Among the most prominent agitators was Tommy Robinson, former chief of the English Defence League (EDL) and founder of 'anti-Islamization' group Pegida UK. He arrived seemingly within minutes of the shooting, before the full-scale of the attack was known — while panic and confusion reigned, he told assembled media representatives the incident "is Islam" and "an act of jihad."
The scene of where I am in London. This is islam pic.twitter.com/PY0phkr00V— Tommy Robinson (@TRobinsonNewEra) March 22, 2017
When asked why he was so quick to attribute the attack to Islamic elements, Robinson replied that he didn't "have his head up [his] a**e."
"450 former [Daesh] fighters have been allowed to return to our country. He will have been radicalised in a prison or on the streets of the UK with the full knowledge of our government and the security services," Robinson claimed.
He added that the attack would have followed guidance from the Islamic State and its online Inspire magazine.
He remained at the scene until dusk, haranguing gathered crowds and firing an inexorable salvo of incendiary messages on Twitter — however, while he was quick to retweet his supporters' praise, his account was also deluged with condemnation from critics, who claimed he was exploiting the attacks to disseminate Islamophobic propaganda.
Muslims make up only 4% of the uk population, look at the continued chaos & destruction they cause, what do u think it will be like with 20%— Tommy Robinson (@TRobinsonNewEra) March 23, 2017
Is Tommy Robinson really just another racist or is he bringing up genuine issues which are being brushed under the carpet? It's hard to tell— Marni LFC (@marniLFC) March 23, 2017
State of @TRobinsonNewEra pathetic, gory opportunist while people struggling for life.— Aaron Bastani (@AaronBastani) March 22, 2017
Tommy Robinson literally ran to Westminster to incite racial hatred. Media orgs giving him a platform are facilitating that. Ignore him.— Liam O'Hare (@Liam_O_Hare) March 22, 2017
Former UK Independence Party (UKIP) leader Nigel Farage was also quick to respond to the incident, saying the attack didn't "surprise" him.
Very upset and depressed by the terrorist attack in Westminster, but unfortunately not surprised.— Nigel Farage (@Nigel_Farage) March 22, 2017
While the soon to be ex-MEP did not expand on his statement via Twitter, in a subsequent radio interview he urged Britons to uniformly support any anti-terror initiatives launched by the UK government in response, saying the controversial ban on laptops for people flying from countries in the Middle East and North Africa had not been enacted by governments because they were "bad people" but "because they genuinely are trying to make us safer."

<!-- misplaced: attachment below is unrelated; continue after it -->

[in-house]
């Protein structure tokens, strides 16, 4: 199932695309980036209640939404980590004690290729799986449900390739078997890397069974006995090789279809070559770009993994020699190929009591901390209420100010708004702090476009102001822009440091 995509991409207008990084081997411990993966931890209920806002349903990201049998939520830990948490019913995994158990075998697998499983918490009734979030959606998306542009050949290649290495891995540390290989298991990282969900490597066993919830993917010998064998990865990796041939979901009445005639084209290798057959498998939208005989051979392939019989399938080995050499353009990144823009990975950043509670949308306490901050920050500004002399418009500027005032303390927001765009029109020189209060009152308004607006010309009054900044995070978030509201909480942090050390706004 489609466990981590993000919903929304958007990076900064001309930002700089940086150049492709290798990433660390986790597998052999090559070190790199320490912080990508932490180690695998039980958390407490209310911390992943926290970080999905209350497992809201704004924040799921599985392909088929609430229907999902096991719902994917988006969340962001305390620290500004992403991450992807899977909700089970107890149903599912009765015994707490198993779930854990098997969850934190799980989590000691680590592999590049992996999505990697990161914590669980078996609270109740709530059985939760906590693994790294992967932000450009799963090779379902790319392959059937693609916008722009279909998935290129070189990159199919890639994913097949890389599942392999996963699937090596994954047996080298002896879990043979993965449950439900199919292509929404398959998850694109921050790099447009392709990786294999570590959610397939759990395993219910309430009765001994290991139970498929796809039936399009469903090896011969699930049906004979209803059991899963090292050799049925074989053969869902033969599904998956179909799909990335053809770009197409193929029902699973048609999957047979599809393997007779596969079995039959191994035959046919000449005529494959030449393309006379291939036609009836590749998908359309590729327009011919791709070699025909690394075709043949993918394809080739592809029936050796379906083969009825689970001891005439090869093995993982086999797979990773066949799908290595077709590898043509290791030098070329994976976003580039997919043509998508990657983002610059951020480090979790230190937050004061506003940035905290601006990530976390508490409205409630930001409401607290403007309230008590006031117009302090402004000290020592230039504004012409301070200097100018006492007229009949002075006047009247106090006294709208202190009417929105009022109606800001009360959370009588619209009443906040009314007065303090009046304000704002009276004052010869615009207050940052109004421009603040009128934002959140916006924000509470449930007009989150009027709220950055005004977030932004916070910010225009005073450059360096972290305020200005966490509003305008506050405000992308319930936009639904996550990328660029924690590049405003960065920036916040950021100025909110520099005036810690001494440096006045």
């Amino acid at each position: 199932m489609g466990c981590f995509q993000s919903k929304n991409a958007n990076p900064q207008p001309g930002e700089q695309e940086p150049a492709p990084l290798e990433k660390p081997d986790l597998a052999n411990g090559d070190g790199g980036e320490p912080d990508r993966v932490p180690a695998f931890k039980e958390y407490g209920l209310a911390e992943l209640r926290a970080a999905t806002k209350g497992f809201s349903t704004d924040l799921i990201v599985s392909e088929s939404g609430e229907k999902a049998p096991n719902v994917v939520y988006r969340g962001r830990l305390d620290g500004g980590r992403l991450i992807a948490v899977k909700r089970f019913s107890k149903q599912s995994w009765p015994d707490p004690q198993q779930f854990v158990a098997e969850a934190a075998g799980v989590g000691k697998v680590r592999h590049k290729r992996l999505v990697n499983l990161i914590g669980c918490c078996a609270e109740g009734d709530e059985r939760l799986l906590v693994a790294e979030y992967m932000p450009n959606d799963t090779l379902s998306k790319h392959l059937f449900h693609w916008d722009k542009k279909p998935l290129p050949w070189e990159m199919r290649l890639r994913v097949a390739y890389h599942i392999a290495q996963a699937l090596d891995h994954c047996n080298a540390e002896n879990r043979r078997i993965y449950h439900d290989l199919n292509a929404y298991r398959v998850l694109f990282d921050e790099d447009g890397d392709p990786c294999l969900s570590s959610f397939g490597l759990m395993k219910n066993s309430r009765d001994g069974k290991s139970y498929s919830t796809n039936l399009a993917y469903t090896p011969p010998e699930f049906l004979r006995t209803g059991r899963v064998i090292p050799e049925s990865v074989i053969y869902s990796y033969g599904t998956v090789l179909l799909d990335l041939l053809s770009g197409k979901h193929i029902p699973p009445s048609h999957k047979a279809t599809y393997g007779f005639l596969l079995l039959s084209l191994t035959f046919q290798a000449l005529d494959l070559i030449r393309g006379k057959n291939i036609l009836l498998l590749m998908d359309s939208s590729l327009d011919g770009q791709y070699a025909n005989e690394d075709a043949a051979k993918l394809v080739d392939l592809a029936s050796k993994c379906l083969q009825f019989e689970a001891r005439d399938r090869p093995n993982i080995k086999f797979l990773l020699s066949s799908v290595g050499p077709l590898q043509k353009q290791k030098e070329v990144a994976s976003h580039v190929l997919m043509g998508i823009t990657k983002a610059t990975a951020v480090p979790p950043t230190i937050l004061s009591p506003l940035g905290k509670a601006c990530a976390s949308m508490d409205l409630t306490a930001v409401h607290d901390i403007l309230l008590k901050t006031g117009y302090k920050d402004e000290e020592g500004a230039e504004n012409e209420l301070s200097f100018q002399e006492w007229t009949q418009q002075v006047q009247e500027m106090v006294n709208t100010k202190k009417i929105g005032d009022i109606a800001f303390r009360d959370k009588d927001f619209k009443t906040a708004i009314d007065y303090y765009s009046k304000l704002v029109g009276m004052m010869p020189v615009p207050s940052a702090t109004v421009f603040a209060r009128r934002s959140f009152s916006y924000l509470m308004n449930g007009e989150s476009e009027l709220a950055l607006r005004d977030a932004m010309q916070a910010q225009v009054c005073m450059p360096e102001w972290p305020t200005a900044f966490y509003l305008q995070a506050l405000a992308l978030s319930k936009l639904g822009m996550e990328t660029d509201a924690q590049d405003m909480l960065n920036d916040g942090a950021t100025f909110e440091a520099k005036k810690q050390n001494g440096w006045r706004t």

Others still claimed the attack served as an argument for Brexit, suggesting the attack was at least indirectly caused by the 'open borders' necessitated by the bloc's freedom of movement policies. However, while the identity of the attacker is yet to be released, it has been confirmed by Prime Minister Theresa May that the culprit was "British born" — and there are suggestions Brexit could exacerbate security issues in the UK, rather than resolve them.
if I see any more people using the #Westminster attack to promote Brexit or perpetuate hate against Muslims/migrants I might combust— Lydia Morrish (@lydmorrish) March 23, 2017
@Nigel_Farage Before Muslim immigration there were NO beheadings NO terror attacks. Completely stupid politicians have blood on their hands.— Erika (@Jewels_of_Indra) March 23, 2017
For instance, the UK is a member of Europol, which helps police crime across borders, signatory to the European Arrest Warrant system, in which EU members transfer people sought by another. EU countries also share data on air passengers and information on suspects. These assets may no longer be applicable post-Brexit.
French presidential frontrunner Emmanuel Macron also made the case for "much increased cooperation on intelligence sharing" with both the UK and Germany following the attacks.
J’adresse aux Anglais un message de condoléances et d’amitié forte. Ces événements montrent notre communauté de destin. #QDMéthode— Emmanuel Macron (@EmmanuelMacron) March 23, 2017
My thoughts are with London. Together we will never cease to prove that love triumphs over hate, tolerance over fear https://t.co/s77BAS89N7— Jean-Claude Juncker (@JunckerEU) March 22, 2017
My thoughts are with the victims of the Westminster attack. Europe stands firm with the UK against terror and ready to help.— Donald Tusk (@eucopresident) March 22, 2017
Among the notable figures calling for calm was Brendan Cox, widow of MP Jo Cox, murdered June 2016 by a far right extremist. He urged the public to not let the attack "divide us" and sent his thoughts to the injured.